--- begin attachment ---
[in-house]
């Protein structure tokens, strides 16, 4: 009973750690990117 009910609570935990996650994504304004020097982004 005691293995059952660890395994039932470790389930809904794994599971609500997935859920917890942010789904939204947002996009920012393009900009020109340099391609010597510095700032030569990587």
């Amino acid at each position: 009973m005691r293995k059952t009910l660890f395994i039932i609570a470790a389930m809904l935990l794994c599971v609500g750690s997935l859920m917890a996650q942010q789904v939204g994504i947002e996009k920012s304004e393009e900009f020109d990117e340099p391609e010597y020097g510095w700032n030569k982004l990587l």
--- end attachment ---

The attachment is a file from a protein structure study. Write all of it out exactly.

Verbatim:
[in-house]
């Protein structure tokens, strides 16, 4: 009973750690990117 009910609570935990996650994504304004020097982004 005691293995059952660890395994039932470790389930809904794994599971609500997935859920917890942010789904939204947002996009920012393009900009020109340099391609010597510095700032030569990587």
């Amino acid at each position: 009973m005691r293995k059952t009910l660890f395994i039932i609570a470790a389930m809904l935990l794994c599971v609500g750690s997935l859920m917890a996650q942010q789904v939204g994504i947002e996009k920012s304004e393009e900009f020109d990117e340099p391609e010597y020097g510095w700032n030569k982004l990587l």